Once Erasmus, always Erasmus?

, by Lucie-Hélène Pagnat, Translated by Juuso Järviniemi

All the versions of this article: [English] [français]

Once Erasmus, always Erasmus?
Photo: CC0

The second edition of the #Erasmusdays is taking place this weekend! The two-day event celebrates mobility in Europe and the Erasmus+ programme whose budget for 2014 - 2020 is 14.7 billion euros.

Always more with Erasmus+

Erasmus+ is a programme for education, training, youth and sport, that offers the possibility for young high school and higher education students, trainees and professionals, under-30s, with or without a degree, to strengthen their competences in order to gain in terms of employability. In 2014-2020, four million people are going on an Erasmus mobility. The Erasmus programmes have gained in credibility and popularity thanks to its arrangement based on the three following “Key Actions”:

“Learning mobility”, but for whom exactly?

Mobility, but for whom? This fundamental learning opportunity is offered to educational and associative teams (training, teaching missions), as well as young people with or without a degree (volunteering), students and interns, graduates, young people in professional training, and decision-makers in the youth sector.

“Cooperation for innovation and the exchange of good practices”

Cooperation, and partnerships for innovation and the sharing of experiences are strengthened at all educational levels, in adult education and professional training. Several types of partnerships are established:

  • Knowledge alliances connect higher education institutions to businesses, the aim being to innovate and adapt academic qualifications to changes in jobs.
  • Sector skills alliances aim to help bring professional training institutions closer to businesses with a view to modernising training practices or creating new industries, for example.
  • Cooperation projects are directed towards educational and training actors to amplify, adapt and transfer innovative practices between them so as to support and create cooperation activities.
  • International cooperation with countries outside Europe aims to modernise and strengthen links in higher education.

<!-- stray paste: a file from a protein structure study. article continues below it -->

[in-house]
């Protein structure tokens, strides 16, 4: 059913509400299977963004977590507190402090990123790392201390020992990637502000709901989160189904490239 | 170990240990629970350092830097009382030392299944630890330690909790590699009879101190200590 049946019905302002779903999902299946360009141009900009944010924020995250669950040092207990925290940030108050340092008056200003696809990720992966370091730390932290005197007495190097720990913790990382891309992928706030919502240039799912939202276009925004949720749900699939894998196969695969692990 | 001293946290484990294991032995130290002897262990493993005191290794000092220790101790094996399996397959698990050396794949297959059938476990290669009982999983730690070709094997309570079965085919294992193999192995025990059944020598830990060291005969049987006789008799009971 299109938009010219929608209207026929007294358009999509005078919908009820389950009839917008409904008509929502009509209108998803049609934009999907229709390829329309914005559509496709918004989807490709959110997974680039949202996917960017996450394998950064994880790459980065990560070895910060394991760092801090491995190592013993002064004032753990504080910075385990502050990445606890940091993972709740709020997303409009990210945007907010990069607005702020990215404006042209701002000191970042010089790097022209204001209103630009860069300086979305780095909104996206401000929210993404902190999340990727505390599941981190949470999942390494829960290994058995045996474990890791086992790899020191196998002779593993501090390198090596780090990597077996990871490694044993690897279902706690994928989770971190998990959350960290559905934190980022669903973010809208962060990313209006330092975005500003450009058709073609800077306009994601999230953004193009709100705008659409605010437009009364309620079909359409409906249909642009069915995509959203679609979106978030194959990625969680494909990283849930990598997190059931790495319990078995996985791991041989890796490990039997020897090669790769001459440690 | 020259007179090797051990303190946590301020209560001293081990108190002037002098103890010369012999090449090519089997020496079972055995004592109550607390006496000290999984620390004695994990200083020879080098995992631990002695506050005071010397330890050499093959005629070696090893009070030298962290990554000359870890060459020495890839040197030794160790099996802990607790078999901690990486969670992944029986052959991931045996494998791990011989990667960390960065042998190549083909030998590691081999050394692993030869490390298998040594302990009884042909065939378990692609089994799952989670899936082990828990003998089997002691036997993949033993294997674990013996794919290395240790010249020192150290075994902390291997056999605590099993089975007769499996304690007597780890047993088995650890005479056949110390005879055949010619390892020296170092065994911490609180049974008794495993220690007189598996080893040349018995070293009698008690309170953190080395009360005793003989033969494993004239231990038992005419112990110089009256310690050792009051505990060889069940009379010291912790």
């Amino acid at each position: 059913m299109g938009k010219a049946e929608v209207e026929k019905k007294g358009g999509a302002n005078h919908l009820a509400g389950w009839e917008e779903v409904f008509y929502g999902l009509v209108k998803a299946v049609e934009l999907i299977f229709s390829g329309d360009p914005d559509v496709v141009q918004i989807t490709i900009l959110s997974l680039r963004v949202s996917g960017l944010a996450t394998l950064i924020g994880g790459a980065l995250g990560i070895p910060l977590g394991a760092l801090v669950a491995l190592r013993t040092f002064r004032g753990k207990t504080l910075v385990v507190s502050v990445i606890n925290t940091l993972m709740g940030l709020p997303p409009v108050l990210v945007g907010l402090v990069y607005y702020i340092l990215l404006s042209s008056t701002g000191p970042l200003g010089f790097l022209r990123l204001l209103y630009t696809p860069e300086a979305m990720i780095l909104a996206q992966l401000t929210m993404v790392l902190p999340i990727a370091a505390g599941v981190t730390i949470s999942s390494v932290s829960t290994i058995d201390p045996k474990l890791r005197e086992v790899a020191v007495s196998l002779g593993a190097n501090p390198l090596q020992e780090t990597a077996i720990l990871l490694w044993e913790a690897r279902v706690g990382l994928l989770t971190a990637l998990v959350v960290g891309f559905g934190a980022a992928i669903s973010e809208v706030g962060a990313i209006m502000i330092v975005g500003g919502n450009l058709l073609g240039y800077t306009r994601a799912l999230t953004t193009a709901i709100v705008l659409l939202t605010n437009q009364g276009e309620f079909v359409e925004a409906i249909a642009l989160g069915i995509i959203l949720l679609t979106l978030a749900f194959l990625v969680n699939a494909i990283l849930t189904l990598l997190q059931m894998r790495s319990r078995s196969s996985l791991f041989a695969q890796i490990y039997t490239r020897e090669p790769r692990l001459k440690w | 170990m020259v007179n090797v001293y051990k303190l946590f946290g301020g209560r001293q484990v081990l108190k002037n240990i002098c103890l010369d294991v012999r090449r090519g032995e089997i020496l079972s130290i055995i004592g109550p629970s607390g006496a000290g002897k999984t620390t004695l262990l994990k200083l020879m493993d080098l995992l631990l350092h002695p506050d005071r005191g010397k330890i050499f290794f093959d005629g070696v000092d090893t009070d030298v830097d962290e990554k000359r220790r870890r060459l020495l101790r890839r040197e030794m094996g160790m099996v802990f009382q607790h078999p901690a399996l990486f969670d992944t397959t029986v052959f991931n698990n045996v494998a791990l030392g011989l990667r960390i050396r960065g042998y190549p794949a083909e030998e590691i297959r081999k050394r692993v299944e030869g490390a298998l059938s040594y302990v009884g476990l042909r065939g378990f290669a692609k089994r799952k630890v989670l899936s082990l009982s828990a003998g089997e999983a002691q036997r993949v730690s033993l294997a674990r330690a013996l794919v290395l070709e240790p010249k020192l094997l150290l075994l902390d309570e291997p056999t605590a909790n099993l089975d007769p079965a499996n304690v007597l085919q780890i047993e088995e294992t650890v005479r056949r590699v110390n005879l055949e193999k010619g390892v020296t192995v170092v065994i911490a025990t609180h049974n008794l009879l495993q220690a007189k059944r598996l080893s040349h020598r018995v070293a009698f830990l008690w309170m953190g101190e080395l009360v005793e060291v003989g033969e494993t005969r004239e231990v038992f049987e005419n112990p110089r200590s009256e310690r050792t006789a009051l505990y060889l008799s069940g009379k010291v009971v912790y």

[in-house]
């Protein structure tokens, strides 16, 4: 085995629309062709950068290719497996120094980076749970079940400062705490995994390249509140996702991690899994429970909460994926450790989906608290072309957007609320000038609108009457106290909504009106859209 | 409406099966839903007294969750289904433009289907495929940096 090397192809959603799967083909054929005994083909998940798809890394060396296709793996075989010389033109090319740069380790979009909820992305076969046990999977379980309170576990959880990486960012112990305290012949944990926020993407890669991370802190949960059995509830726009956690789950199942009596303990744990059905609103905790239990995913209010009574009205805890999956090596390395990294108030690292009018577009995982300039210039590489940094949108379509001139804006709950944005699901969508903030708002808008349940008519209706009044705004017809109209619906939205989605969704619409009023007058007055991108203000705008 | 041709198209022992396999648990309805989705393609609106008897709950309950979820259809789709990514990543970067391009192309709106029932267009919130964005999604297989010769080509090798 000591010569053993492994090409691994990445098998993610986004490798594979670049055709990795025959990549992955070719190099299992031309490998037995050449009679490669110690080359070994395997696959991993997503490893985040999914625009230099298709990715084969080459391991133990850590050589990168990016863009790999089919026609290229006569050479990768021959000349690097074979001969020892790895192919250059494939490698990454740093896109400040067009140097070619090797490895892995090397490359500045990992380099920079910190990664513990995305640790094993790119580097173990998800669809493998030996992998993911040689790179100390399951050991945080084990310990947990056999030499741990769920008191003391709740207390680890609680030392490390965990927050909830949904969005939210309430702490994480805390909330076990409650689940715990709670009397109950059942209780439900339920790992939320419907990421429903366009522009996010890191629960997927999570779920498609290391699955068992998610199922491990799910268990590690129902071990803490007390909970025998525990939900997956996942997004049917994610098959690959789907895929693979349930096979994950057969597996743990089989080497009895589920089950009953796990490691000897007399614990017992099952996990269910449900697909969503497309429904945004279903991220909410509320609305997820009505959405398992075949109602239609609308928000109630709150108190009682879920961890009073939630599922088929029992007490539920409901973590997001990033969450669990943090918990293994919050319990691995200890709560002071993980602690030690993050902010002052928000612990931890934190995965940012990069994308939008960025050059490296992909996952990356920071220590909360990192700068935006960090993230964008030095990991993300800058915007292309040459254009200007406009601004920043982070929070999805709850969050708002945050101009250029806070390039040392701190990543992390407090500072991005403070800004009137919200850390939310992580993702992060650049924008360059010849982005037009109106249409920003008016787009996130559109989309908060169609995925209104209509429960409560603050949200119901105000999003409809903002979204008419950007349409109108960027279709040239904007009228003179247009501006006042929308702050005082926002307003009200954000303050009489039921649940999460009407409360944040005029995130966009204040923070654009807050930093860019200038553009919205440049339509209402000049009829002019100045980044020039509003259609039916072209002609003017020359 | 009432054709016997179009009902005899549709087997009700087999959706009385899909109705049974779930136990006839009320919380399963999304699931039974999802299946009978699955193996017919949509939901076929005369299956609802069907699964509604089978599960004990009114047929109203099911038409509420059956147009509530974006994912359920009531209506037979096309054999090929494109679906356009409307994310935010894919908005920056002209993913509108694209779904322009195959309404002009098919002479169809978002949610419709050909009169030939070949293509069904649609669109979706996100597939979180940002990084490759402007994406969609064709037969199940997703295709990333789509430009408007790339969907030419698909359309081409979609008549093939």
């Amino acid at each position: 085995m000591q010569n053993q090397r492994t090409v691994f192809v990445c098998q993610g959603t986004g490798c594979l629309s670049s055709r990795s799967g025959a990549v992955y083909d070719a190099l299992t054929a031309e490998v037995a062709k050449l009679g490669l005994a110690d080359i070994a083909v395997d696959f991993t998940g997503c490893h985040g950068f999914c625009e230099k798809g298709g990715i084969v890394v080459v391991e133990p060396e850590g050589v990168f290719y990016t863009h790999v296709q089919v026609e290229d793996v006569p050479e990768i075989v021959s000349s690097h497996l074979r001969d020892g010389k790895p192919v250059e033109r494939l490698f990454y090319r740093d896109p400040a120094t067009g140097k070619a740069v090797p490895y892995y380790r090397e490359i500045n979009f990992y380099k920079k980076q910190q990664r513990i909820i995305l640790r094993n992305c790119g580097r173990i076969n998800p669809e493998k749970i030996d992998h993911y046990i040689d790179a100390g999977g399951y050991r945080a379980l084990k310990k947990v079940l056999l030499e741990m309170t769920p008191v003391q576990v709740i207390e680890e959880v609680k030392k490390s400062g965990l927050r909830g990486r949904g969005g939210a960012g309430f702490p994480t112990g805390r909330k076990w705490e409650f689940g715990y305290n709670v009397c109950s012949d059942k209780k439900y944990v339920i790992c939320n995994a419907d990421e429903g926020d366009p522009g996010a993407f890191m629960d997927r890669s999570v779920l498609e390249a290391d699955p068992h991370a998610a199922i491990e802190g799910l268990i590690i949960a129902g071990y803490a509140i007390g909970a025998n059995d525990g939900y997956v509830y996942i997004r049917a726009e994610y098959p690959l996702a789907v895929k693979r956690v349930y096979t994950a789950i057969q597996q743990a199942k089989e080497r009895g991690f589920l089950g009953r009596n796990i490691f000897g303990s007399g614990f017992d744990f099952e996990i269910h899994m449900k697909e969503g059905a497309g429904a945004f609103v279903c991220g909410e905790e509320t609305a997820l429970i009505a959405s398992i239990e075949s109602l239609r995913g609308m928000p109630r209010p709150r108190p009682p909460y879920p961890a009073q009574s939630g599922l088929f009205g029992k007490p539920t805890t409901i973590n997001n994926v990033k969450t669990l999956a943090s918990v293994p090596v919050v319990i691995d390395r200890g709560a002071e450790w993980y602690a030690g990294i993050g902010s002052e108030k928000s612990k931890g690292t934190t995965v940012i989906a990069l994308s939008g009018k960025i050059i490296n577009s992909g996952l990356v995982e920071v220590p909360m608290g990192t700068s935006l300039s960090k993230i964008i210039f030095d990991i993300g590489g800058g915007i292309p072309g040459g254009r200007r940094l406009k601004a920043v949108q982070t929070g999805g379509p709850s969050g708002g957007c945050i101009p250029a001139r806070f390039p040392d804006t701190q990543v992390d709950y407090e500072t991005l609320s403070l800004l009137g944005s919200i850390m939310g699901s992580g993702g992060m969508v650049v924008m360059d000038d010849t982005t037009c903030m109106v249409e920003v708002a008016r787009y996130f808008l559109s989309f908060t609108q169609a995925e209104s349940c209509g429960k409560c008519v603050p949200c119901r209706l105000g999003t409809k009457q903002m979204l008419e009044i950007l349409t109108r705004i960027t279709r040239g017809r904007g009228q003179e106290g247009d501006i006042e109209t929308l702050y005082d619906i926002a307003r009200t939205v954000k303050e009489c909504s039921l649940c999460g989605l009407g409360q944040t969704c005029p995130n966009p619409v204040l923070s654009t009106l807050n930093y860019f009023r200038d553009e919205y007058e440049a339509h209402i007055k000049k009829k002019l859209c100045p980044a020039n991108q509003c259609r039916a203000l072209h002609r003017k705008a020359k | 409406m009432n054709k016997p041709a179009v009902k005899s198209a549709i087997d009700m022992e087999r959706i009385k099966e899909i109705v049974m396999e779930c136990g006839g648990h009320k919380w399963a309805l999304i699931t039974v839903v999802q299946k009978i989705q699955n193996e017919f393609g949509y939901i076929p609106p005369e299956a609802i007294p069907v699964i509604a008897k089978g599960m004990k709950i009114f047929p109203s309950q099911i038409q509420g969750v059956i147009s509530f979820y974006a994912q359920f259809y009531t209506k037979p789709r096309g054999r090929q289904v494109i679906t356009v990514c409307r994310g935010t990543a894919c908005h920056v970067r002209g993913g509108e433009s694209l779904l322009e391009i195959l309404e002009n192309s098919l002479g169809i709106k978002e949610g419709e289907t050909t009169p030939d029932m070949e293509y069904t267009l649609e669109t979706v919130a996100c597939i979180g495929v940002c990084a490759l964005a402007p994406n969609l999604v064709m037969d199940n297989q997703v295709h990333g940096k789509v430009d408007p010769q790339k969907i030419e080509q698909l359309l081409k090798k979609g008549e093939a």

To complete successfully this kind of partnerships, the Erasmus+ programme got equipped witj online platformsn, in order to sustainably increase a network-based cooperation between actors, partners and beneficiaries of the system. An example of these is the eTwinning initiative for schools.

Support for policy reform

Supporting reforms in education, training and the youth field is far from being trivial when you want to strengthen mobility in Europe. Hence the importance of creating a structured dialogue between young people and decision-makers, of using the Jean Monnet initiative to promote “education, research and debate on the history, politics, economy, law etc. of the European Union, and cooperation in the field of sport”.

A cloud in the horizon: mobility remains the choice of a minority

However, even today mobility remains the choice of a minority. In higher education, fewer than 15 percent of European students interviewed for the Eurostudent survey have benefited from an international mobility experience, be it studies, internships or a language exchange. Mobility would seem to be embraced by people training for liberal professions and generally students at Bachelor’s level or higher (83%).

The financing, the lack of information and language skills form the top three of obstacles to international mobility, according to a report from March 2012. Financially first, the lack of personal resources and the insufficiency of grants force many students to give up on leaving for Erasmus. Linguistically, one can observe a certain absence of preparation, support and follow-up in a great number of institutions.

If one can see a tension between the massification on the other hand, and the ’path to excellence’ aspect on the other, the persisting image remains that of the “L’Auberge Espagnole” film, making personal development and university tourism the main added value of Erasmus programmes. Nevertheless, it’s certainly worth doing! It’s now up to you to try.

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